When the sea subsided it was possible to walk on the ship’s side and make a survey to devise a plan of action. A hole in the side looked to be the only way to obtain access to the air space surrounding the cargo tanks, and the physical removal of ship’s side plates for the engine room and hold.

All my men were ready volunteers and we got on with the job, which was interrupted by air-raids, bombs falling nearby. The work continued and in a day or so we were able to drill a small hole in one tank, through which the oil flowed out by water displacement, the water getting in via the tank air escapes beneath the surface. The oil filled the air space and a wooden plug was driven into the drilled hole in the tank.

The navy now took over and pumped the oil into drums using hand pumps. The system…worked and we recovered hundreds of tons of oil. The ship’s side plates 5 No. were removed and hauled clear. Diesel oil was now available from the Engine room and a host of items from the hold: milk, explosives, bombs, timber, medical supplies etc.”

Maltese Shipwright Supervisor Mr Zammit was also to earn himself the British Empire Medal:

“At the bottom of the air space was the tank margin of one of the ship’s own OFT’s, and this was full of fuel oil. Our manner of winning the oil from the cargo tanks had resulted in the air space getting smothered in thick fuel oil. To get down to the margin tank was very hazardous and to drill the necessary hole almost suicidal. This would have to be carried out in complete darkness and there was the danger of oil fuel vapour exploding. I told Mr. Zammit that under no circumstances was he to send a man to this job, and he obeyed the order.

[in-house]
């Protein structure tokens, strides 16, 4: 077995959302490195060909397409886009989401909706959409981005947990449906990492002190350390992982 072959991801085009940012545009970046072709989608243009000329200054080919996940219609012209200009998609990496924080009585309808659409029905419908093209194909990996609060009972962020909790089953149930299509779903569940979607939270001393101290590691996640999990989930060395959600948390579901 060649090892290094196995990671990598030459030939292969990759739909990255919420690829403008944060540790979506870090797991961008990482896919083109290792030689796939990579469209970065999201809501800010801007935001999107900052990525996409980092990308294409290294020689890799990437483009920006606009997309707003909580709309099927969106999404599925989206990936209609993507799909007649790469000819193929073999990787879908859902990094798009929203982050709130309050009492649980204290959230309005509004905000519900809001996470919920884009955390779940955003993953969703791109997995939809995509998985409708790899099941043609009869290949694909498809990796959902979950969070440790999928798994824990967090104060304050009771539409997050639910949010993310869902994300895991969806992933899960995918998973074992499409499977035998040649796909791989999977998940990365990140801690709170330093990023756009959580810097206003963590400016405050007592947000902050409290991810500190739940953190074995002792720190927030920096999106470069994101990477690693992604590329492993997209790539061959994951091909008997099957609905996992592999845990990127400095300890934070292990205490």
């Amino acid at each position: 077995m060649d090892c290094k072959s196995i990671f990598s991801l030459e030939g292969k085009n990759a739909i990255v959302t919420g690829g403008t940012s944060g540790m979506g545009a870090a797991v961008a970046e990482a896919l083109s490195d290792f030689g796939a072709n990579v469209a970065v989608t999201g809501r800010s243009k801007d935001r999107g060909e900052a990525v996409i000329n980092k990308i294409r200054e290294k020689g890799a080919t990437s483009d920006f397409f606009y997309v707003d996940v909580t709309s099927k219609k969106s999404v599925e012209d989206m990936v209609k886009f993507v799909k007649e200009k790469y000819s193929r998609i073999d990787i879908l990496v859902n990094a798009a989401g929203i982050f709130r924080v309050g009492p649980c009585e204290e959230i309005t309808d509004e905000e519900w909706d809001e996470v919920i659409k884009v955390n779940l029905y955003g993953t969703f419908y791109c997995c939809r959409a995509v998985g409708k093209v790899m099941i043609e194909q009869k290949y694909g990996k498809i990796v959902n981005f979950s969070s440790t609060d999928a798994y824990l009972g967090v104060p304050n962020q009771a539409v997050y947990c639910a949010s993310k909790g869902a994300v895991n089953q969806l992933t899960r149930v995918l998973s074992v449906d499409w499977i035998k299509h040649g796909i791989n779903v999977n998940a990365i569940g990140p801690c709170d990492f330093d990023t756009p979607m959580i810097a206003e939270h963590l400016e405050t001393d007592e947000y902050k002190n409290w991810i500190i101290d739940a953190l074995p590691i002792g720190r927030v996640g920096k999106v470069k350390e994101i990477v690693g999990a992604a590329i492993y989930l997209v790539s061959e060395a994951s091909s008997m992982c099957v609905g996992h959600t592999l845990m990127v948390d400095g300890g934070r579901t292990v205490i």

One day when I visited the ship I was told that he was doing the job himself, and then he appeared through the access hole we had made. He was naked, smothered all over in oil and looked like a negro. He climbed out and jumped overboard to swim round for a while. When he climbed on board, I could see that much of the oil had emulsified which made him look even worse. He was rubbed down and then dressed. He told me, ‘You said I was not to send a man, so I went myself.’  He had succeeded in doing the near impossible and so more oil was recovered. It was a brave if foolhardy action.    Malta could carry on again for a while…” (1)

MALTESE CIVILIANS JOIN LABOUR BATTALION

The Governor and Commander in Chief has announced that a complete register of civilian workers has been compiled for call-up to work as civilian units as required, for the Services or Government.  These groups are not under military discipline.  Gangs of civilians to work on aerodromes have been formed under special Defence Regulations, recruited from residents in nearby villages.

Frequent and heavy bombing – and the absence of slit trenches or any form of shelter for civilian labour – on the aerodromes has made it difficult to maintain sufficient manpower.  Numbers of volunteer workers have been encouraged with the offer of higher than normal pay, and have been working regularly on aerodromes for last twelve days.  As many police as can be spared are assisting.

AIR RAIDS DAWN 27 MARCH TO DAWN 28 MARCH 1942

Weather  Little wind; 50% high cloud.  Weather deteriorated: very little enemy action.

0804 hrs  One JU 88 with fighter escort carries out reconnaissance.  Heavy Ack Ack heavily engage the aircraft and the formation turns away.

0957 hrs  Five ME 109 fighter bombers approach the Island.

1025 hrs  Two ME 109s drop high explosive (HE) bombs on Luqa and three on Hal Far with several casualties.  One Hurricane is slightly damaged.  Heavy Ack Ack engage.

1112 hrs  HMS Breconshire turns over on her port side and sinks.